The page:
NCERT Class 9 English Solutions: Chapter 6 My Childhood Part 1
Answer these questions in one or two sentences each.
Q. Where was Abdul Kalam’s house?
A. Abdul Kalam’s lived on the Mosque Street in Rameshwaram in former Madras state.
Q. What do you think Dinamani is the name of? Give a reason for your answer.
A. Dinamani could be the name of a newspaper. The story tells us that his brother-in-law read him headlines from Dinamani.
Q. Who were Abdul kalam’s school friends? What did they later become?
A. Abdul kalam had three close friends in school –Ramanadha Sastry, Aravindan, and Sivaprakasan
Ramanadha Sastry was the son of Pakshi Lakshmana Sastry, the high priest of the Rameswaram temple. Later, he took over the priesthood of the Rameswaram temple from his father; Aravindan went into the business of arranging transport for visiting pilgrims; and Sivaprakasan became a catering contractor for the Southern Railways..
Q. How did Abdul kalam earn his first wages?
A. Because of Second world war the train-halt at Rameswara station was put on hold. As the train won’t stop, newspapers had to be bundled up and thrown out from the moving train. Kalam’s cousin Samsuddin, who distributed newspapers in Rameswaram, now hired Kalam as a helping hand to catch the bundles. Abdul kalam thus earned his first wages.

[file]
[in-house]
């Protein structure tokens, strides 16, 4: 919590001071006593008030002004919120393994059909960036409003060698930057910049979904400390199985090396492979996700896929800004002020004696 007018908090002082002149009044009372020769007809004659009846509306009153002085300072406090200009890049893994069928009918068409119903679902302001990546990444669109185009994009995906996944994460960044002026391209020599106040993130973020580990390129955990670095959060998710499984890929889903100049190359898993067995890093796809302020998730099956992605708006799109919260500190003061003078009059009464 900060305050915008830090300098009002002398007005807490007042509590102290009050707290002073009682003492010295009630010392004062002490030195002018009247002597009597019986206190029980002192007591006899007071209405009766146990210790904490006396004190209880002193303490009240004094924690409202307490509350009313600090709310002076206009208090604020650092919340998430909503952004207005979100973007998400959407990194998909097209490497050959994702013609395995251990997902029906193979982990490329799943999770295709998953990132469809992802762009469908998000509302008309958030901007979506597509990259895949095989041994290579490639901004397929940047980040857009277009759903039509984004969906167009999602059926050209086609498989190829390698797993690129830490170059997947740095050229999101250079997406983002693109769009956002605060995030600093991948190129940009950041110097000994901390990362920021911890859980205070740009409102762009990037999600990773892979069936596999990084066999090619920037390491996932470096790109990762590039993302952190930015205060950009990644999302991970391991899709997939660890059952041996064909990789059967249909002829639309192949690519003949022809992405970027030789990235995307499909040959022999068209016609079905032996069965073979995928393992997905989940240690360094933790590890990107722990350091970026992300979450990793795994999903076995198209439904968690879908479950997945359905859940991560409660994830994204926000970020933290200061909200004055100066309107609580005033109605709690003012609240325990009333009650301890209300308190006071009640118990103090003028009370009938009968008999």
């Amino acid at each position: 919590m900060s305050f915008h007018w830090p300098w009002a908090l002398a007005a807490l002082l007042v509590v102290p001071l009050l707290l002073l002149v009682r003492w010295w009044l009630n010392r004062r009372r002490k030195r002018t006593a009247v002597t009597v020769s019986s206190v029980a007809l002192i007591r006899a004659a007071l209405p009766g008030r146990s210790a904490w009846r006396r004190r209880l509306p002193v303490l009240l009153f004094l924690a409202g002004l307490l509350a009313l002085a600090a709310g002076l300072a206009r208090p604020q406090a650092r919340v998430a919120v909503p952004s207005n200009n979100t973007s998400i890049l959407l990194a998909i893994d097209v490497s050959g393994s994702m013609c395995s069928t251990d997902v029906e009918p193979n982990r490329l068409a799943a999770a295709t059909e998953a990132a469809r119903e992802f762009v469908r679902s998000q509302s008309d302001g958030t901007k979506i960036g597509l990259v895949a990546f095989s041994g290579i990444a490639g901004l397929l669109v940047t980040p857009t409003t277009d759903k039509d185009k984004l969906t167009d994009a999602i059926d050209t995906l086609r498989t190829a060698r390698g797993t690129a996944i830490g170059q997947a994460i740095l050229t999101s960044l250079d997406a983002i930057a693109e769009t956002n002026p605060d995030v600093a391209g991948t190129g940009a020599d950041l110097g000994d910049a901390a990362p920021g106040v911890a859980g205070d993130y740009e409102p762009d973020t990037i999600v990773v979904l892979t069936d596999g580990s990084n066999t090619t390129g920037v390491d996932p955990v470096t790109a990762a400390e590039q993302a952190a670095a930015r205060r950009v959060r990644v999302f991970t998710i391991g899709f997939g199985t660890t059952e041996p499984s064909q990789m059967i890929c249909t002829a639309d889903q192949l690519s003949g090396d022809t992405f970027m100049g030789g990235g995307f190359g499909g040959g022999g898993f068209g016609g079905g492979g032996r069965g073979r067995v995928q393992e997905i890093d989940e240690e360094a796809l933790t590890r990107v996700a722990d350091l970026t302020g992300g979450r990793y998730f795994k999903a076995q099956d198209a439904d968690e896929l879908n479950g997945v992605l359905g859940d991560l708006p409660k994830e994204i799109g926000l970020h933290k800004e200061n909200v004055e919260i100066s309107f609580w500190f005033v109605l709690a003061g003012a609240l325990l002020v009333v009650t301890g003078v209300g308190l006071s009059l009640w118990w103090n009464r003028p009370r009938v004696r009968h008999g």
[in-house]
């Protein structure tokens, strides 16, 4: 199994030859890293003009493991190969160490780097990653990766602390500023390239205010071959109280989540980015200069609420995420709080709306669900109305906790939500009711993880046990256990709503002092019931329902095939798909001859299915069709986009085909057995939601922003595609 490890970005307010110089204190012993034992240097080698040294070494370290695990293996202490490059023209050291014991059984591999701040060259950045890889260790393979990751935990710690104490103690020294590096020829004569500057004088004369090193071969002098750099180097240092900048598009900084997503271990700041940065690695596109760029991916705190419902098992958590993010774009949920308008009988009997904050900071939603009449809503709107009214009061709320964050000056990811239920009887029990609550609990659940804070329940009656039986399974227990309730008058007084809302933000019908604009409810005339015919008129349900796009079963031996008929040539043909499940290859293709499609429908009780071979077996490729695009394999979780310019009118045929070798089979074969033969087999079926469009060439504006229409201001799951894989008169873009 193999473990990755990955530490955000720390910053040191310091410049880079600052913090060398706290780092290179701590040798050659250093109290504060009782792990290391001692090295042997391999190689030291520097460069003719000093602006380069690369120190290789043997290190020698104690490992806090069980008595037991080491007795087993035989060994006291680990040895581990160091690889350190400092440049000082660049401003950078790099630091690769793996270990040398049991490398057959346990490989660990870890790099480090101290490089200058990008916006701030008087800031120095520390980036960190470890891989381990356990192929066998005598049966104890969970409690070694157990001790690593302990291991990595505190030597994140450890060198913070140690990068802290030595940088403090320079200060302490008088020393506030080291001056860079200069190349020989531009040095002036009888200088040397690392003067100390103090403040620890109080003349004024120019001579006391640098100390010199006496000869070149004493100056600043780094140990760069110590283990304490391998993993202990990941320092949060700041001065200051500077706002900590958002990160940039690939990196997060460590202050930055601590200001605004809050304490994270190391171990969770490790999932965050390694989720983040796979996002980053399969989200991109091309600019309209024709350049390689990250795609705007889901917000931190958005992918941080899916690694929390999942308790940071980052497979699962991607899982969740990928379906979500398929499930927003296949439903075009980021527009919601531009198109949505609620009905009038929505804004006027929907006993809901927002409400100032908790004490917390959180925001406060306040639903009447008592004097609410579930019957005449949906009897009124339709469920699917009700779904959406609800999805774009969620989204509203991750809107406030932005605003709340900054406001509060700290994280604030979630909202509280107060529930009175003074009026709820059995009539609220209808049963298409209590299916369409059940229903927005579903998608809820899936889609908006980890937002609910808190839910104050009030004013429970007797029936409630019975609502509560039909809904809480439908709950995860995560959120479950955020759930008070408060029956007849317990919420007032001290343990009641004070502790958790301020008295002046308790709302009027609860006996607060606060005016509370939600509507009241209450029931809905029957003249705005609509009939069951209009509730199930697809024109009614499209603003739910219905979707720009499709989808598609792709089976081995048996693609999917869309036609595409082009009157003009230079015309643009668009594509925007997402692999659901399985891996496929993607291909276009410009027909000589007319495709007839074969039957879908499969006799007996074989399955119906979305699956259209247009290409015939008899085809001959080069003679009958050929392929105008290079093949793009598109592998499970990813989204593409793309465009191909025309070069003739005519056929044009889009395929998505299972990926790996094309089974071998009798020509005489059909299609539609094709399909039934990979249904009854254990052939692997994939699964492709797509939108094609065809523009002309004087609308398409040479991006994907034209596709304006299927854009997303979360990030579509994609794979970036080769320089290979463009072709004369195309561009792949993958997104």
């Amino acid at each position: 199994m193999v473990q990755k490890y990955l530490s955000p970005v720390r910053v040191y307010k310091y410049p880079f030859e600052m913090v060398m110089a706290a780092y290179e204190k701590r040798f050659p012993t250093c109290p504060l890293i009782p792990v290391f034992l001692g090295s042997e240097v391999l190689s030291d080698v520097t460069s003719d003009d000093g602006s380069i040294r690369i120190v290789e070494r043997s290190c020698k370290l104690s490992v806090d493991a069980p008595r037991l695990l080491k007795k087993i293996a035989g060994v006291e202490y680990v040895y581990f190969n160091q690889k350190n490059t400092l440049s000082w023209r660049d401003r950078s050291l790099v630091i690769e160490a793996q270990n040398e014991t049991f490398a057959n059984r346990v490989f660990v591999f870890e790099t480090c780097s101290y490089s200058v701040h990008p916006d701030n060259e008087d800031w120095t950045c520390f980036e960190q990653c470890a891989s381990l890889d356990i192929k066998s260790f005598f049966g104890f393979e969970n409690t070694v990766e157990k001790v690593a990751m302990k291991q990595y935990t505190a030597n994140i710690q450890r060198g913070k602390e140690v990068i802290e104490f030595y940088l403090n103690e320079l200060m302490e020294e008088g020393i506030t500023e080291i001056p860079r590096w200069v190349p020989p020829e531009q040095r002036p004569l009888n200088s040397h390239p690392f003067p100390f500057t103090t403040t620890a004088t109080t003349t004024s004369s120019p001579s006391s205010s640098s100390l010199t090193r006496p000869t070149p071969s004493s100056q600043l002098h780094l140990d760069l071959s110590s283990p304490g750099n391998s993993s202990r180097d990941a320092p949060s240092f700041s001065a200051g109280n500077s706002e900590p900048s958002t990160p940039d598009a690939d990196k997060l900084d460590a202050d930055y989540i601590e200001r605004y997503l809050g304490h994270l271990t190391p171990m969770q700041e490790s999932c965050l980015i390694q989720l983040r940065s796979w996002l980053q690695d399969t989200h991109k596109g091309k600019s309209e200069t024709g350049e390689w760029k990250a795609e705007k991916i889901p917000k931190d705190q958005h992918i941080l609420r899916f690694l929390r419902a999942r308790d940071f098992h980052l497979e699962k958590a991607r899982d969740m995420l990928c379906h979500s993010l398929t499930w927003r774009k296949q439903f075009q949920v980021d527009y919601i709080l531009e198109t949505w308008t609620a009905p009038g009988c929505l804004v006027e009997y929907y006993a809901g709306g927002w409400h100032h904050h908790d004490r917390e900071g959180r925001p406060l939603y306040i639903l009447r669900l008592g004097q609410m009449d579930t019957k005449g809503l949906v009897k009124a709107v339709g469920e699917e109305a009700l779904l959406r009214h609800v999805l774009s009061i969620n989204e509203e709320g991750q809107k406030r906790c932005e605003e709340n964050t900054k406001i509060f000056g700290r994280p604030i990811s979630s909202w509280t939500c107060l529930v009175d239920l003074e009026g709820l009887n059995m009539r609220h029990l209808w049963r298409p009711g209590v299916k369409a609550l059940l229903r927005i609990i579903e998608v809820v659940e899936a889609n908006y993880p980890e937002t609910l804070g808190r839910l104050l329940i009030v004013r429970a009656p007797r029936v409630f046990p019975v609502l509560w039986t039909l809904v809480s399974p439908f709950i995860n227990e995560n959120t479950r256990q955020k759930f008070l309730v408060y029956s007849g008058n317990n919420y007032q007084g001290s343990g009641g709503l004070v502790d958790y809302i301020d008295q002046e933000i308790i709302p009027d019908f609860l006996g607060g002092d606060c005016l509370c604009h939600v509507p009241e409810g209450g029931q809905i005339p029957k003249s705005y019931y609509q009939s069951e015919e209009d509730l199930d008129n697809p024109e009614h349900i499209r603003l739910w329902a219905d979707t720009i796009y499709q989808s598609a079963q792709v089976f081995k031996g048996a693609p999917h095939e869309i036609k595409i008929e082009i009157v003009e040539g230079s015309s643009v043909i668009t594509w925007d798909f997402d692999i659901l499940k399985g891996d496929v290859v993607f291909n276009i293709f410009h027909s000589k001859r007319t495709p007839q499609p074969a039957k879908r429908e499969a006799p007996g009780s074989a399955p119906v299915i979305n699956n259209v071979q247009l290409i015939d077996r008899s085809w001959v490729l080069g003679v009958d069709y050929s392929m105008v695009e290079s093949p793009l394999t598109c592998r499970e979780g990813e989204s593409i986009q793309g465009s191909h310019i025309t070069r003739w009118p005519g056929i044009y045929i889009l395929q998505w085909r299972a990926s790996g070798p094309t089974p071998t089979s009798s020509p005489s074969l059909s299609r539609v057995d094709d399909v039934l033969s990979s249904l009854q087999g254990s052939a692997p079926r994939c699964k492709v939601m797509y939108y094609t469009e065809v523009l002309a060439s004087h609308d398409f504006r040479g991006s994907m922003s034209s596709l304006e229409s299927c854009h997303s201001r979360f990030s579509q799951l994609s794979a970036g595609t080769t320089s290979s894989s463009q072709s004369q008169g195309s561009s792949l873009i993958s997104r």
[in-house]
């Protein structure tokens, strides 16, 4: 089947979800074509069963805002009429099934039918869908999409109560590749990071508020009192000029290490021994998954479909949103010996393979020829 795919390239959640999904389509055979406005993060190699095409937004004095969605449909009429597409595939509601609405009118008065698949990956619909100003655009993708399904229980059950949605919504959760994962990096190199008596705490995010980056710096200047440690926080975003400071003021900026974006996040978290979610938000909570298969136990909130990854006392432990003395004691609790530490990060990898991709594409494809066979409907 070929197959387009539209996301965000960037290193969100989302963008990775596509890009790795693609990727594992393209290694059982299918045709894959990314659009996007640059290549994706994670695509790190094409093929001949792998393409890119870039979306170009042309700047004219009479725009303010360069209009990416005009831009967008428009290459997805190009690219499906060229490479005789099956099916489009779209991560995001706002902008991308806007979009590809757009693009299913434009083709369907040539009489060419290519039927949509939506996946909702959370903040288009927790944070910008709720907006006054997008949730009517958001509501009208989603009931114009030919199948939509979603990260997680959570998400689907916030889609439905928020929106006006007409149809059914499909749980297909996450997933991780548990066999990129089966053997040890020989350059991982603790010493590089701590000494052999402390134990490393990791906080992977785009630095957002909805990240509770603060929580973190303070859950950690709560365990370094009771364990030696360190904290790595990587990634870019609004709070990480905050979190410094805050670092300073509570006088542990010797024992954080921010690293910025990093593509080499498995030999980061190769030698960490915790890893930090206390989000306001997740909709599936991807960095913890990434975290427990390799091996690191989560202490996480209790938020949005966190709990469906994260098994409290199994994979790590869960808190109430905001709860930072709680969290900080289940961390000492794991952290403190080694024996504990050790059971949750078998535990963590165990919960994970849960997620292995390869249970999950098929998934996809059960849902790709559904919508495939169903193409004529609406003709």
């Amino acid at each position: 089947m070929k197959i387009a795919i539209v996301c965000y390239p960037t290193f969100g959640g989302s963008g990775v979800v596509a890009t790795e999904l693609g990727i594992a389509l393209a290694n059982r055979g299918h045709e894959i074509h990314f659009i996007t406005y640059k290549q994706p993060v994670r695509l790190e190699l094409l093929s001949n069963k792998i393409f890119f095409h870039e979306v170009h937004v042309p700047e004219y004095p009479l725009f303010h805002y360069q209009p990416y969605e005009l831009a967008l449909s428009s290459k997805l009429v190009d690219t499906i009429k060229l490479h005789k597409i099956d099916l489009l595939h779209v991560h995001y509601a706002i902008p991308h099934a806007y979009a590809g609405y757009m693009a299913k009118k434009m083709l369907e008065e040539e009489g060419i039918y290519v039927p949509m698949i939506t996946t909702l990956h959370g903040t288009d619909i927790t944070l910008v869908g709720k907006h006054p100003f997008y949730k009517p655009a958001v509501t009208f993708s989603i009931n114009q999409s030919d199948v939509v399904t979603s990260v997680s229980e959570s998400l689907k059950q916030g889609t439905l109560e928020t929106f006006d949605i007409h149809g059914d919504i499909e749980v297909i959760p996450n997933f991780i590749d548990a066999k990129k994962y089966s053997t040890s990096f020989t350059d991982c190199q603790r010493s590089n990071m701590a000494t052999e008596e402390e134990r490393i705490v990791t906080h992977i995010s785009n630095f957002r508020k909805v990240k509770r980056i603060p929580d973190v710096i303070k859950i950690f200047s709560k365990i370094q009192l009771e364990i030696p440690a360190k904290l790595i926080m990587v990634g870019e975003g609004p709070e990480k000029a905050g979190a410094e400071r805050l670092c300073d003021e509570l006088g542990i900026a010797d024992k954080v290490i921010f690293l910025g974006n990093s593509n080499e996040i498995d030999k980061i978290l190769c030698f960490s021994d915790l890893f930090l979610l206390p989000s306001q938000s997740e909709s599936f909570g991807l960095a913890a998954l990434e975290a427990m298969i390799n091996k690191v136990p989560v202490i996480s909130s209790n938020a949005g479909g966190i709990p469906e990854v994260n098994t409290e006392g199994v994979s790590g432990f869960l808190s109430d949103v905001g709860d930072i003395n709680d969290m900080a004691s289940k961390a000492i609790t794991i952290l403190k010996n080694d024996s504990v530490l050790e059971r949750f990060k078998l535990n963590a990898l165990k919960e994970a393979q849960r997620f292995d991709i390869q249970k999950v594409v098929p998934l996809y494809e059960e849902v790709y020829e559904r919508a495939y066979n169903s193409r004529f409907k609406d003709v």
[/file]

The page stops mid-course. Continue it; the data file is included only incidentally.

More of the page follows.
Q. Had he earned any money before that? In what way?
A. Yes, he had earned some money before helping his cousin. During Second World War
broke out, there was sudden demand for tamarind seeds in the market. He collected the seeds and
sold them at a provision shop on Mosque Street. Usually, a day’s collection earned him one anna.
During second world war, tamarind seeds were ground down and roasted to make tamarind kernel powder which was used as a sizing agent for textiles like jute and cotton. These were also used as a major fuel for producer gas (gasogen) units that powered Indian cars and trucks during World War II.
Answer each of these questions in a short paragraph (about 30 words).
Q. How does the author describe: (I) his father, (ii) his mother, (iii) himself?
A. (i) Kalam’s father, Jainulabdeen was not formally educated or wealthy. Regardless, he possessed was wise and generous. He smartly avoided all inessential comforts and luxuries.
(ii) Kalam’s mother, Ashiamma was an ideal helpmate to her husband. She fed many people everyday.
Far more outsiders ate with Kalam’s family than all the members of their own family.
(iii) The author describes himself as one of many children. He was a short boy with rather
undistinguished look, born to tall and handsome parents. He had a very secure childhood, both
materially and emotionally.
Q. What characteristics does he say he inherited from his parents?
A. The author inherited honesty and self-discipline from his father and faith and kindness from his mother.